Tennis: Henman's points failure

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The Independent Online
ONE STATISTIC told the story of Tim Henman's surprise defeat against the unseeded Marc Rosset in the third round of the Australian Open here yesterday.

It did not matter that the Swiss player made nearly twice as many unforced errors. Nor that Henman won 62 per cent of his second serves against his opponent's 42 per cent.

Nor that their percentage of first serves in was virtually the same. Nor that Rosset served nine double faults to Henman's three. Nor even that he won only four more points over the course of the match.

What mattered was what happened on the big points. When it came to the crunch, Henman, the No 6 seed, lost a first-set tie-break from 5-2 ahead and converted only three out of 13 break points, whereas his opponent took five of the seven that came his way.

The big-hitting Rosset, despite shoulder and stomach trouble, won 7- 6, 6-3, 7-5 to book his place in the last 16 - and leave Henman still to experience the second week of the event. In four attempts the 24-year-old Briton has never gone beyond round three. However, he chose not to probe too closely into the reasons why.

On a day when Pat Rafter, Richard Krajicek, Jana Novotna and Conchita Martinez - a double US Open champion and three Wimbledon champions - were also beaten and the day after his fellow Briton, Greg Rusedski, also went out, Henman said: "I've got no complaints.

"It's a good surface, my preparation was perfect and I wouldn't say I played particularly badly. I have to give him credit. He hit a lot of good shots at exactly the right time. I'm not looking into it too deeply. I lost the match, simple as that."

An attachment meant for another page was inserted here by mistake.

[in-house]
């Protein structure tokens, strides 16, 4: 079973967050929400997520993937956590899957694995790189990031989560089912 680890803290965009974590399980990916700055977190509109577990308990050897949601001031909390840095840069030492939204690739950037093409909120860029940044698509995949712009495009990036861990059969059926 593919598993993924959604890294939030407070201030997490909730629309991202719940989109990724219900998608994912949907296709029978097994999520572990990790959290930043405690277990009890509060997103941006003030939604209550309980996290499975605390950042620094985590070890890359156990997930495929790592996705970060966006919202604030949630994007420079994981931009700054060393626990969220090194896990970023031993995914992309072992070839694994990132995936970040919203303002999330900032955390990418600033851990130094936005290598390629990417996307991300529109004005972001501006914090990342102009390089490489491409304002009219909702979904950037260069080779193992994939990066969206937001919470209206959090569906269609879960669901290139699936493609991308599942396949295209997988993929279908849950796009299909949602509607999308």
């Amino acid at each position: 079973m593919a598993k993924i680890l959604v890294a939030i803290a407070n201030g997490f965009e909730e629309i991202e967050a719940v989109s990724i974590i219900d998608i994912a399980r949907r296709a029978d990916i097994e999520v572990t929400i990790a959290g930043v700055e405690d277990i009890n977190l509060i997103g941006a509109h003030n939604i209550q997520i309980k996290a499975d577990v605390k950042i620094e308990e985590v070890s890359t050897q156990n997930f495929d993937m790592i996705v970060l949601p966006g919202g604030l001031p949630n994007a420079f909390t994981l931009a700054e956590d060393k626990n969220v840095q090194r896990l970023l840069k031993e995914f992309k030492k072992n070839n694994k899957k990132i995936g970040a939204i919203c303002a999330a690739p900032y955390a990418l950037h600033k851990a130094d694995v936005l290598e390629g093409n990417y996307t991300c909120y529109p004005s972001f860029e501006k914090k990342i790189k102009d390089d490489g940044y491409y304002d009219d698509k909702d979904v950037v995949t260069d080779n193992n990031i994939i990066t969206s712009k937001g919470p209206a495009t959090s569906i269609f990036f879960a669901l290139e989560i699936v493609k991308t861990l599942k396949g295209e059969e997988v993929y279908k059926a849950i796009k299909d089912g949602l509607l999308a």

Rosset, though, did examine what transpired - and had criticisms of Henman's tactics.

"I took more risks than him and I think he was maybe pushing the ball too much. I thought he would hit harder and as he didn't I was pretty confident," he said. "When it's windy you have to play with a lot of spin, but I don't think he can do that."

At 6ft 7in tall, Rosset, a dishevelled giant, has always been an awkward opponent and although his current ranking is 31st in the world, he was good enough to reach ninth in 1995 and the French Open semi-finals the following year.

He is also lucky to be alive. Last September he and his coach were booked to fly to Geneva from New York but decided to stay in America to practise. The Swiss Air jumbo crashed in Nova Scotia, killing more than 200 people.

Henman was bemused by his opponent's fluctuating performance. "At one stage in the third set it looked like his shoulder is going to drop off, but he's still serving at 125-128mph most of the time," Henman said.

"And he went from looking like he was barely capable of moving to two points later running like a gazelle. It was just difficult to know what to expect.

"He's always in the trainers' room getting work on his shoulder and his arms, so there obviously is something wrong, but you just wonder how bad it is.

"I wouldn't think his serve dropped much below 125mph and he played for two-and-a-half hours."

Henman lost serve in the opening game of the match just as he did in his five-set second round struggle against the Australian Sandon Stolle. He then missed eight break points before levelling for 4-4.

Rosset recovered from 5-2 down in the tie-break to win it 7-5, then twice broke Henman in the second set after being broken himself first.

The outcome was still in doubt when Henman led 4-1 in the third set and Rosset, already under treatment for his shoulder, asked for a trainer because of stomach pains.

But even while he was waiting he broke back, then did it again for 6- 5. He even won one rally with a broken string.

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